Henny Ray Abrams, Associated Press
The following editorial appeared recently in the Kansas City Star:
America's metaphorical melting pot simmers on, despite some misguided efforts to put a lid on it.
The U.S. Census Bureau offers fresh proof of the nation's linguistic diversity with a new mapping tool and report that show roughly where people who speak a language other than English in the home live.
Nationally, the percentage of people 5 years and older who speak a language other than English at home is on the rise. About one in five now do, but more than half of them also speak English "very well." The portion of Americans who do not speak English very well has held steady in recent years at only 8.7 percent.
"This study provides evidence of the growing role of languages other than English in the national fabric," said Camille Ryan, a statistician in the Census Bureau's Education and Social Stratification Branch and the report's author.
Greater and lesser pockets of diversity emerge when one zooms in on the map. In California, 44 percent of people don't speak English at home. In Laredo, Texas, it's an astounding 92 percent.
In the heartland, English has a firmer hold. In Kansas, 11 percent of people speak something else at home. In Missouri, it's only 6 percent. The Census Bureau found about 50,000 people in the Kansas City area speak Spanish at home. More than half of that number also speak English very well.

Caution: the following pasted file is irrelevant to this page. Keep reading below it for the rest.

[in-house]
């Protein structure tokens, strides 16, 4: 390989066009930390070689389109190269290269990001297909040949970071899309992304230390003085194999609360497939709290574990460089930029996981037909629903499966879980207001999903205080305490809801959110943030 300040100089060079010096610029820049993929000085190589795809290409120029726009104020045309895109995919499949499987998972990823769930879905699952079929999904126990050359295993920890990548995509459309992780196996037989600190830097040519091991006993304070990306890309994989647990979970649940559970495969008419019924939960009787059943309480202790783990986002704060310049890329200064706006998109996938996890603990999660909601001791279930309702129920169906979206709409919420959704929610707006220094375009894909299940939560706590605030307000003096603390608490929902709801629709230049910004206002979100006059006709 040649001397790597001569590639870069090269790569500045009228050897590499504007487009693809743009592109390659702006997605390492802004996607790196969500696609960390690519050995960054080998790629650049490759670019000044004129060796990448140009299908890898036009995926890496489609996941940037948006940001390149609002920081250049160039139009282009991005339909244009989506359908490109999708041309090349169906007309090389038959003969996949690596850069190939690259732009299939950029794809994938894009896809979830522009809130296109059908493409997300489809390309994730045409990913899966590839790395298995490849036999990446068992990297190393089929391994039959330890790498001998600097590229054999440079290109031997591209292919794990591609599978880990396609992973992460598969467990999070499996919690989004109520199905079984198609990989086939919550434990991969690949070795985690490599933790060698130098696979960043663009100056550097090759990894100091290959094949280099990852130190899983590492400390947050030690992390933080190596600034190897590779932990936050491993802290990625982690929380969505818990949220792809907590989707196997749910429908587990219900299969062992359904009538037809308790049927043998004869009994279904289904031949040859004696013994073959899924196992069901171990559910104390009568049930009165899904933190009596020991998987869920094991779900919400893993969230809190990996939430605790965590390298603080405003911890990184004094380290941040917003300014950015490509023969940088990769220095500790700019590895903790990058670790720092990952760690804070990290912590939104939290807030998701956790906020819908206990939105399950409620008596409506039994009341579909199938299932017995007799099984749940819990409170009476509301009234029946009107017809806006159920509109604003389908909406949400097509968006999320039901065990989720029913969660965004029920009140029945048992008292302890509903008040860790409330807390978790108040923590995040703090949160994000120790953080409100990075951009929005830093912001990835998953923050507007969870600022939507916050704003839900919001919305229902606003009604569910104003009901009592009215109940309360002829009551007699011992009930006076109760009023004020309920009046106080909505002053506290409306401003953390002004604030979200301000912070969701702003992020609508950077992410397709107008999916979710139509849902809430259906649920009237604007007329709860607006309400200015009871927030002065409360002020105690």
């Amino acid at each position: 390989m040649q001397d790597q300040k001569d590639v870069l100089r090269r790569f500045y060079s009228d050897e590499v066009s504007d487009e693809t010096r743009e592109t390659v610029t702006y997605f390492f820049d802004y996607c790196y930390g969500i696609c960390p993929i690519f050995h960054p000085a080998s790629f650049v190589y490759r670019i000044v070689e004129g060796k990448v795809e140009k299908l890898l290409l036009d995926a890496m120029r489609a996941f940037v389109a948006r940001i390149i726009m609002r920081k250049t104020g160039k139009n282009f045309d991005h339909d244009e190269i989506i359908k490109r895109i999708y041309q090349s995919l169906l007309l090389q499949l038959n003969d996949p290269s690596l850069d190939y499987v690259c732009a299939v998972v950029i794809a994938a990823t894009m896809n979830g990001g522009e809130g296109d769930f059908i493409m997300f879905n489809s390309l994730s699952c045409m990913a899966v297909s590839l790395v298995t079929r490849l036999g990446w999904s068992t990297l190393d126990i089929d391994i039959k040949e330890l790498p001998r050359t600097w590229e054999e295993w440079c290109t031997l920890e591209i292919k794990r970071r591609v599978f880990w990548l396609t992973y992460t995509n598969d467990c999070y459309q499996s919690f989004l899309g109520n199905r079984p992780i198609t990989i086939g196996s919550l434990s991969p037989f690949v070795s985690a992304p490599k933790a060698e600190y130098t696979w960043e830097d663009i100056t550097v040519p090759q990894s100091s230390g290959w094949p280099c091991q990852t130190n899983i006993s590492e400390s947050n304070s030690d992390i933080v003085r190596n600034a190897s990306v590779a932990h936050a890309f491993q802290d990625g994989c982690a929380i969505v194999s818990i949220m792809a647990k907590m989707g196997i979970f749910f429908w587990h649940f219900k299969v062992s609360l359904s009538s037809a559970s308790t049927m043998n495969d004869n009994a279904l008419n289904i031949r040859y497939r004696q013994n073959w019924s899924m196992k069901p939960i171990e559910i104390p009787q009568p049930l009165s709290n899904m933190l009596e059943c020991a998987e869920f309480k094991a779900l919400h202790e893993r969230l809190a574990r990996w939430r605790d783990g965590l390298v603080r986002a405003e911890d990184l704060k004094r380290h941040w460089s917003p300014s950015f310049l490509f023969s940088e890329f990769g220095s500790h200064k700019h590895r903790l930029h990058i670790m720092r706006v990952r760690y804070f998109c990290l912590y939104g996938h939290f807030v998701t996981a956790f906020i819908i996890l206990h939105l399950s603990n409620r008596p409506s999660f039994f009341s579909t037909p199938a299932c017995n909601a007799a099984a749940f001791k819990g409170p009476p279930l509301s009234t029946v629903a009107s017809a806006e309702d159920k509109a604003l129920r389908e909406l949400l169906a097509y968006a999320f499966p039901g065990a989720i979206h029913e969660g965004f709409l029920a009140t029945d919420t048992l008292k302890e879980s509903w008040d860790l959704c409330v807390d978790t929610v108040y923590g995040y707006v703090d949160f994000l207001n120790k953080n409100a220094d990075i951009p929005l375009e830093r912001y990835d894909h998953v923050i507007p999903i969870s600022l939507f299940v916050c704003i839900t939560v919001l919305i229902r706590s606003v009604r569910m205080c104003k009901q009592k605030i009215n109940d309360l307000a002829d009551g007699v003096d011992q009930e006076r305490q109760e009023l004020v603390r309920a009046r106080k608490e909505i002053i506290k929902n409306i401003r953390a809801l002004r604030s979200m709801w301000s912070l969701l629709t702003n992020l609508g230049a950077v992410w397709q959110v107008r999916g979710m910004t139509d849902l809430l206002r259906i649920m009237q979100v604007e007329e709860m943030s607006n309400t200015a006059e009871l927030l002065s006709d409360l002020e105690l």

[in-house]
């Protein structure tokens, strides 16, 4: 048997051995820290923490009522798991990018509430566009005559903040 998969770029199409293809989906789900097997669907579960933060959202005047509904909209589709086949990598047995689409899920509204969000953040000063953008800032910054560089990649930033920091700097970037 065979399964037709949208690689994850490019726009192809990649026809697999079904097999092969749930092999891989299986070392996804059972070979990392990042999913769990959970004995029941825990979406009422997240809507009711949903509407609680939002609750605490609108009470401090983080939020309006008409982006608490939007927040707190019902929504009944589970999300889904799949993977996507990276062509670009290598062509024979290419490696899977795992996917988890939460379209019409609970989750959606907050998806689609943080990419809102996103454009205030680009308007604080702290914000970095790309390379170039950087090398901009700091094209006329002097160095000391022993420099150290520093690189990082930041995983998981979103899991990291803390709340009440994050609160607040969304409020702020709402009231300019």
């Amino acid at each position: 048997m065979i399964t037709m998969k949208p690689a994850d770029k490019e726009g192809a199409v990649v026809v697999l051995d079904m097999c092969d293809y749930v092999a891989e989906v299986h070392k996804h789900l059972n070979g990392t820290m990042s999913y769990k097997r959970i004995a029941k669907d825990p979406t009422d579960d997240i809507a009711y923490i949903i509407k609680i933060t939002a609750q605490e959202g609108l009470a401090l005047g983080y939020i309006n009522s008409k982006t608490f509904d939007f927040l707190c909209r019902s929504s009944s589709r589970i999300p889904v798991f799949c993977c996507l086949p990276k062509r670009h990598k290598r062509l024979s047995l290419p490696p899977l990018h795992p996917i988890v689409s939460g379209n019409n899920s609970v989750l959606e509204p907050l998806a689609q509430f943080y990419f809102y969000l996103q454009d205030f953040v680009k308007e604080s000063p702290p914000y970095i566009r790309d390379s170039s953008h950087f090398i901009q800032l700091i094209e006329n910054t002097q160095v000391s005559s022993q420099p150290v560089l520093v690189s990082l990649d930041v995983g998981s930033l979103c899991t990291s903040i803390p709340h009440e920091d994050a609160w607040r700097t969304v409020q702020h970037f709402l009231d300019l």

Spanish isn't the only popular non-English language around here, though. Portuguese, Russian and Persian households pop up.
Meanwhile, people who speak Japanese, Chinese or Korean at home congregate around Lawrence, Kan., no doubt drawn by the university.
America remains a pluralistic society whose diversity is a strength. The language you speak shapes how you perceive the world. Multiple perspectives help ensure that creative alternatives are part of the public discourse. They also help Americans better understand the many cultures with whom the nation interacts on the world stage.
Many people are not willing to listen, though.
Congress remains unable to pass comprehensive immigration reform that would allow more workers to enter America legally and become active participants in the community.
Kansas erected needless barriers, passing a law in 2007 that declares English to be the official language for public business. Missouri lawmakers have considered bills, too. Two years ago, the House passed one to require the state driver's license test to be administered only in English. Cooler heads in the Senate let it die.
The Census Bureau's map offers more than trivia. Communities can use the data to plan language services from translators who help emergency responders to English proficiency programs to library acquisitions. Government's job is to serve all residents, not just the ones who speak a preferred language.
More important, anyone can use the map to see that non-English speakers are among us. They are our neighbors throughout this great land.
We should not turn our backs on them just because they do not speak English very well.
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